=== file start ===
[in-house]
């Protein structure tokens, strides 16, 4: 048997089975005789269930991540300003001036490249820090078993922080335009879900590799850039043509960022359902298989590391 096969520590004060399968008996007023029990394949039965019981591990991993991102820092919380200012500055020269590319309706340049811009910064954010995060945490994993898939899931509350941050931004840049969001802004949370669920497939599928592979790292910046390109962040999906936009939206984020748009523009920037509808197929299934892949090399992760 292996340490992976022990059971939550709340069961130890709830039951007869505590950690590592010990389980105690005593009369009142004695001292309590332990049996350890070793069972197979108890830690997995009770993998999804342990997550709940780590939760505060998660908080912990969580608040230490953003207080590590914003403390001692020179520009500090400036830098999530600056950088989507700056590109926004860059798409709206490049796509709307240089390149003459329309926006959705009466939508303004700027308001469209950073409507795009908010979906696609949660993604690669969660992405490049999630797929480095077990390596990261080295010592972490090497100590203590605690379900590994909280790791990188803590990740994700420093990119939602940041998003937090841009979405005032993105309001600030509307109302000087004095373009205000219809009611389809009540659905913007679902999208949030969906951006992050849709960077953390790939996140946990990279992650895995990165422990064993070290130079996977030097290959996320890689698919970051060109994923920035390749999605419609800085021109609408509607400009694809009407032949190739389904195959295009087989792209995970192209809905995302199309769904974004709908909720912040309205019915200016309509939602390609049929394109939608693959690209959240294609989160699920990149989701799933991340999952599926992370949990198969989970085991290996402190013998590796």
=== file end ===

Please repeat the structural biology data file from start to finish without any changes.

[in-house]
């Protein structure tokens, strides 16, 4: 048997089975005789269930991540300003001036490249820090078993922080335009879900590799850039043509960022359902298989590391 096969520590004060399968008996007023029990394949039965019981591990991993991102820092919380200012500055020269590319309706340049811009910064954010995060945490994993898939899931509350941050931004840049969001802004949370669920497939599928592979790292910046390109962040999906936009939206984020748009523009920037509808197929299934892949090399992760 292996340490992976022990059971939550709340069961130890709830039951007869505590950690590592010990389980105690005593009369009142004695001292309590332990049996350890070793069972197979108890830690997995009770993998999804342990997550709940780590939760505060998660908080912990969580608040230490953003207080590590914003403390001692020179520009500090400036830098999530600056950088989507700056590109926004860059798409709206490049796509709307240089390149003459329309926006959705009466939508303004700027308001469209950073409507795009908010979906696609949660993604690669969660992405490049999630797929480095077990390596990261080295010592972490090497100590203590605690379900590994909280790791990188803590990740994700420093990119939602940041998003937090841009979405005032993105309001600030509307109302000087004095373009205000219809009611389809009540659905913007679902999208949030969906951006992050849709960077953390790939996140946990990279992650895995990165422990064993070290130079996977030097290959996320890689698919970051060109994923920035390749999605419609800085021109609408509607400009694809009407032949190739389904195959295009087989792209995970192209809905995302199309769904974004709908909720912040309205019915200016309509939602390609049929394109939608693959690209959240294609989160699920990149989701799933991340999952599926992370949990198969989970085991290996402190013998590796």